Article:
Australia’s highest court yesterday threw out a ruling against Google Inc that had found the Internet giant guilty of breaching trade law by hosting deceptive advertisements.
The High Court’s decision overturned a federal court ruling from April last year that Google had engaged in misleading or deceptive conduct with four ads that appeared on its Google Australia Web site. The advertisers used the names of competitors as keywords to trigger their own ads appearing.
The federal court ruled this was likely to mislead people searching for information about those competitors, and therefore violated Australia’s Trade Practices Act, which bars corporations from engaging in deceptive conduct. Google argued that it was not responsible for the content of the ads, and therefore could not be found to have violated the act.
The High Court sided with Google, stating in its ruling that the search engine is not unlike newspapers or broadcasters that publish the ads of others.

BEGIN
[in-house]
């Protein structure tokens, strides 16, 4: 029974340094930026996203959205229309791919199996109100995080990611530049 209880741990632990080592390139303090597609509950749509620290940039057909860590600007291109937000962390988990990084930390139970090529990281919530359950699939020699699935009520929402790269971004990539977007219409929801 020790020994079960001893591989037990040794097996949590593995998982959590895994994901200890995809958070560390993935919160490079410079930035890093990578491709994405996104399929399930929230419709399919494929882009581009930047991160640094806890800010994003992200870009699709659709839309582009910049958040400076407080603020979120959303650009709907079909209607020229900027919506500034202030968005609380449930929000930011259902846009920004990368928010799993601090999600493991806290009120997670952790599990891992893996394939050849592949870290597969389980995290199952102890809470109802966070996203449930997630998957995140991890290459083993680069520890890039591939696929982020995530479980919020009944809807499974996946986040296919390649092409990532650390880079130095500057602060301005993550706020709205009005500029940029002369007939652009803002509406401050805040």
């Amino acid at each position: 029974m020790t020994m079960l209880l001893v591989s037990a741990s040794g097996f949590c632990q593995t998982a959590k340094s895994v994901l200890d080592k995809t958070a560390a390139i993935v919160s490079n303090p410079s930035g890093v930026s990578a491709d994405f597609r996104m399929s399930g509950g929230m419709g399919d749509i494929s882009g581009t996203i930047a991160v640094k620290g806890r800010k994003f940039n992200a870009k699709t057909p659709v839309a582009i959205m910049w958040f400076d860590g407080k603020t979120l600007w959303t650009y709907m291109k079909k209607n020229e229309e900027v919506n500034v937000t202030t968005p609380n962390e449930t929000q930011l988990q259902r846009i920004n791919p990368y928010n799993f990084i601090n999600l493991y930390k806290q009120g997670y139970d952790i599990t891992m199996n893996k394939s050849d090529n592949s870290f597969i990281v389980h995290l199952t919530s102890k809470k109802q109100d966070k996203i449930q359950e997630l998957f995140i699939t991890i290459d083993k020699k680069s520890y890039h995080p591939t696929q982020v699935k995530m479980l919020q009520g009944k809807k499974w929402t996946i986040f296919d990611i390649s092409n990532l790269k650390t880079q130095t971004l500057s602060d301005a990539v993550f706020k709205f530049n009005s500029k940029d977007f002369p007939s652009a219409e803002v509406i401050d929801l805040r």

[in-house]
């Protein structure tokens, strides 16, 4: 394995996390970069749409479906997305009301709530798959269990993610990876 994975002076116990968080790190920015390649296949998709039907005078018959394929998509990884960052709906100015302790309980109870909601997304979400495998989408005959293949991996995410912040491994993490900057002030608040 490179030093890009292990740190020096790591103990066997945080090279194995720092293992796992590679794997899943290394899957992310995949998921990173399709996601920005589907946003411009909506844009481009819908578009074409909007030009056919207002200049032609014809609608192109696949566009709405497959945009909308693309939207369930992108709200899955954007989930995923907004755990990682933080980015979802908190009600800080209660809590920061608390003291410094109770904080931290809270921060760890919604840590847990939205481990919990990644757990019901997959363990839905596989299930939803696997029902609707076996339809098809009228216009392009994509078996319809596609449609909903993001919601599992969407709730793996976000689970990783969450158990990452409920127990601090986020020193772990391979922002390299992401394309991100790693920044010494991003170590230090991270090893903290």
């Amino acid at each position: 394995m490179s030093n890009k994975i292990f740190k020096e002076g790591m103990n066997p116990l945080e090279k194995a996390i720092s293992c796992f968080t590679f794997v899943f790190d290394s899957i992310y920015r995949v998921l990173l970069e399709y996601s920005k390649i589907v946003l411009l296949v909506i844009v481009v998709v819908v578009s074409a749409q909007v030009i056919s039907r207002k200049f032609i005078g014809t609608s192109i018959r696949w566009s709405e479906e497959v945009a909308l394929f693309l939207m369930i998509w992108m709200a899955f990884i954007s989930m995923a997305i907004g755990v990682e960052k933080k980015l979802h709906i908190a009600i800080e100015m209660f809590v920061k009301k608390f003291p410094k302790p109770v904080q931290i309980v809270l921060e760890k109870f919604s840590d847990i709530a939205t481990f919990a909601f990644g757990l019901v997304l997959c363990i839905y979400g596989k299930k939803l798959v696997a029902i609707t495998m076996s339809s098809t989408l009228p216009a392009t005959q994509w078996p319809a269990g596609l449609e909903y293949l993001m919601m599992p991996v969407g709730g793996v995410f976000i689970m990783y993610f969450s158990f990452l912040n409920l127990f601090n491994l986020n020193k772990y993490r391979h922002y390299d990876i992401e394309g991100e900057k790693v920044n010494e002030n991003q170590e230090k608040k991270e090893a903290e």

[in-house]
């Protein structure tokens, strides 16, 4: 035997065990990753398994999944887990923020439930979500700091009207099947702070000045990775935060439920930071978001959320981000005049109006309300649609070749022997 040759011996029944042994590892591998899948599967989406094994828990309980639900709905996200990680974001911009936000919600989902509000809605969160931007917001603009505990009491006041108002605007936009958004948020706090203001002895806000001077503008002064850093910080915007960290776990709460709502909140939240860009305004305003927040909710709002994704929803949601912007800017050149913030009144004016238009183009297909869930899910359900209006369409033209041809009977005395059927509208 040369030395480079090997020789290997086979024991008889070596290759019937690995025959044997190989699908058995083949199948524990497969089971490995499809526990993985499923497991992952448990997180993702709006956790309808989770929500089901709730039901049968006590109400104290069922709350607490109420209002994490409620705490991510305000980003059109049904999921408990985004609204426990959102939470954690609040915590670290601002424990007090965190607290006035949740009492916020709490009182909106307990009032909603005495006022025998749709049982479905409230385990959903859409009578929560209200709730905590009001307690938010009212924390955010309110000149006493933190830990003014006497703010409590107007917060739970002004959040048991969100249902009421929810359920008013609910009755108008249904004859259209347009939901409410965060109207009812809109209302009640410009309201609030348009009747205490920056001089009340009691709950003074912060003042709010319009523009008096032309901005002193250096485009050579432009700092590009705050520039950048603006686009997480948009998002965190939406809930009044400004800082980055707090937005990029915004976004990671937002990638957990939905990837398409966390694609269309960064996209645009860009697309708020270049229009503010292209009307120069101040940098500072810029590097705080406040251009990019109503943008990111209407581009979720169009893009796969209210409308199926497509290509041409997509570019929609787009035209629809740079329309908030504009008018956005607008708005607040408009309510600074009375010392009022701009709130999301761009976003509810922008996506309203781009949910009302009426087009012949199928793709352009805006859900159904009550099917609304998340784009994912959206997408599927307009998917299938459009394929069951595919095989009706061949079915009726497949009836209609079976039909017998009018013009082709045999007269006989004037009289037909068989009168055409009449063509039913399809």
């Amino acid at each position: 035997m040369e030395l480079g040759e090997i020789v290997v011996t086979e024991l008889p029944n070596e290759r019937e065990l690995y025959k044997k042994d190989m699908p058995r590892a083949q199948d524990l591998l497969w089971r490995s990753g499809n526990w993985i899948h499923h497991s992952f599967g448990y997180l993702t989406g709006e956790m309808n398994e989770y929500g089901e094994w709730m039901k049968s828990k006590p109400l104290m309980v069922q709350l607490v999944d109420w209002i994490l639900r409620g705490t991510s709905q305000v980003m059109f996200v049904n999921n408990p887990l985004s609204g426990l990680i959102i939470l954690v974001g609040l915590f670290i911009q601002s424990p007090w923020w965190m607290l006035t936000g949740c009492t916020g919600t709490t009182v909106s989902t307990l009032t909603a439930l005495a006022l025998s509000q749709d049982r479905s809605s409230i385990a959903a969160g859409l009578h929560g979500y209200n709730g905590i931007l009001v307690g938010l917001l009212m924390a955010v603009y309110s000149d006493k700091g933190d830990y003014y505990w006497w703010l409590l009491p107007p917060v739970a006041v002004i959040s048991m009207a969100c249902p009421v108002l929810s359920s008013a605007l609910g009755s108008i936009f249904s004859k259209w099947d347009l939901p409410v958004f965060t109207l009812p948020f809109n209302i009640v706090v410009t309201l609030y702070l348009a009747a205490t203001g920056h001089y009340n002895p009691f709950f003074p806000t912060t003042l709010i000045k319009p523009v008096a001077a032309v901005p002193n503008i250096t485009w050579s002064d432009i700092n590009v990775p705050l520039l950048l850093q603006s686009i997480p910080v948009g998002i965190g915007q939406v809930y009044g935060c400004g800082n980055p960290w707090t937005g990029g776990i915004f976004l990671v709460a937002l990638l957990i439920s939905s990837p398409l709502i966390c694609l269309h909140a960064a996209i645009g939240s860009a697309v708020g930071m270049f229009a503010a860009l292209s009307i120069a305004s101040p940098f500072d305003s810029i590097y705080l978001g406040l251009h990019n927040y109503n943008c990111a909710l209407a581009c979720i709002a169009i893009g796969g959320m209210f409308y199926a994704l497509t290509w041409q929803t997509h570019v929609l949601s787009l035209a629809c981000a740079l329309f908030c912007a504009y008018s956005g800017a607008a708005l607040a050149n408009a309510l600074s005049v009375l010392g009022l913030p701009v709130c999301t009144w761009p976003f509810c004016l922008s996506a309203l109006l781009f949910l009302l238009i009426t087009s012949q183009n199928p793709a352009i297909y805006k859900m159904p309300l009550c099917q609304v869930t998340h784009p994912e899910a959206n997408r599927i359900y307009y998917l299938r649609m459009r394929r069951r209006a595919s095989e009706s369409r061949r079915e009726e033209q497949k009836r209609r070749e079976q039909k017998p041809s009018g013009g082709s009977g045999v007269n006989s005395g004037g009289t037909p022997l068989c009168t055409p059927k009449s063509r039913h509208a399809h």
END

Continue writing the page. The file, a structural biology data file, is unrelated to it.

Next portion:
“Google did not author the sponsored links; it merely published or displayed, without adoption or endorsement, misleading representations made by advertisers,” the court wrote in its judgement. It said that ordinary Internet users would have understood that the links were made by advertisers and that Google had not endorsed them.
Google said in a statement that it welcomed the decision. The Australian Competition and Consumer Commission (ACCC), which led the case against Google, said advertisers should still ensure they do not mislead consumers.
“The ACCC took these proceedings to clarify the law relating to advertising practices in the internet age,” ACCC chairman Rod Sims said in a statement. “Specifically, we considered that providers of online content should be accountable for misleading or deceptive conduct when they have significant control over what is delivered.”